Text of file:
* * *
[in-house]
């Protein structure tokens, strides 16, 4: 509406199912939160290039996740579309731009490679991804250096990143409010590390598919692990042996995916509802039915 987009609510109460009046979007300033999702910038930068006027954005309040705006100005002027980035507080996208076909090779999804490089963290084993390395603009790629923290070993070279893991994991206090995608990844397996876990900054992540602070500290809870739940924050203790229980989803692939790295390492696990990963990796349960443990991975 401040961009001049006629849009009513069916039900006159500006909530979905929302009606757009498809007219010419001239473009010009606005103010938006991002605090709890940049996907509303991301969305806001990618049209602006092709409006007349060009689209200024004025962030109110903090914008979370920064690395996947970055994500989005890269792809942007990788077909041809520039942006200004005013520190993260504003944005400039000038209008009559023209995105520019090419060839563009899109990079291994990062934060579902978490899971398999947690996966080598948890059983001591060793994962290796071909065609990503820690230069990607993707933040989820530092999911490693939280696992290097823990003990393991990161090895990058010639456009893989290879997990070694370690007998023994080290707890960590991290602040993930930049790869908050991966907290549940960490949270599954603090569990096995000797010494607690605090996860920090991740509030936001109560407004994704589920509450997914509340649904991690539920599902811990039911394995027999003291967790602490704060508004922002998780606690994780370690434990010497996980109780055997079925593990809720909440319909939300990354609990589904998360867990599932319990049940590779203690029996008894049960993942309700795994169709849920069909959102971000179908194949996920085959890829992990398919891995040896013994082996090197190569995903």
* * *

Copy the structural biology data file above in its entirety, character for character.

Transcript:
[in-house]
């Protein structure tokens, strides 16, 4: 509406199912939160290039996740579309731009490679991804250096990143409010590390598919692990042996995916509802039915 987009609510109460009046979007300033999702910038930068006027954005309040705006100005002027980035507080996208076909090779999804490089963290084993390395603009790629923290070993070279893991994991206090995608990844397996876990900054992540602070500290809870739940924050203790229980989803692939790295390492696990990963990796349960443990991975 401040961009001049006629849009009513069916039900006159500006909530979905929302009606757009498809007219010419001239473009010009606005103010938006991002605090709890940049996907509303991301969305806001990618049209602006092709409006007349060009689209200024004025962030109110903090914008979370920064690395996947970055994500989005890269792809942007990788077909041809520039942006200004005013520190993260504003944005400039000038209008009559023209995105520019090419060839563009899109990079291994990062934060579902978490899971398999947690996966080598948890059983001591060793994962290796071909065609990503820690230069990607993707933040989820530092999911490693939280696992290097823990003990393991990161090895990058010639456009893989290879997990070694370690007998023994080290707890960590991290602040993930930049790869908050991966907290549940960490949270599954603090569990096995000797010494607690605090996860920090991740509030936001109560407004994704589920509450997914509340649904991690539920599902811990039911394995027999003291967790602490704060508004922002998780606690994780370690434990010497996980109780055997079925593990809720909440319909939300990354609990589904998360867990599932319990049940590779203690029996008894049960993942309700795994169709849920069909959102971000179908194949996920085959890829992990398919891995040896013994082996090197190569995903």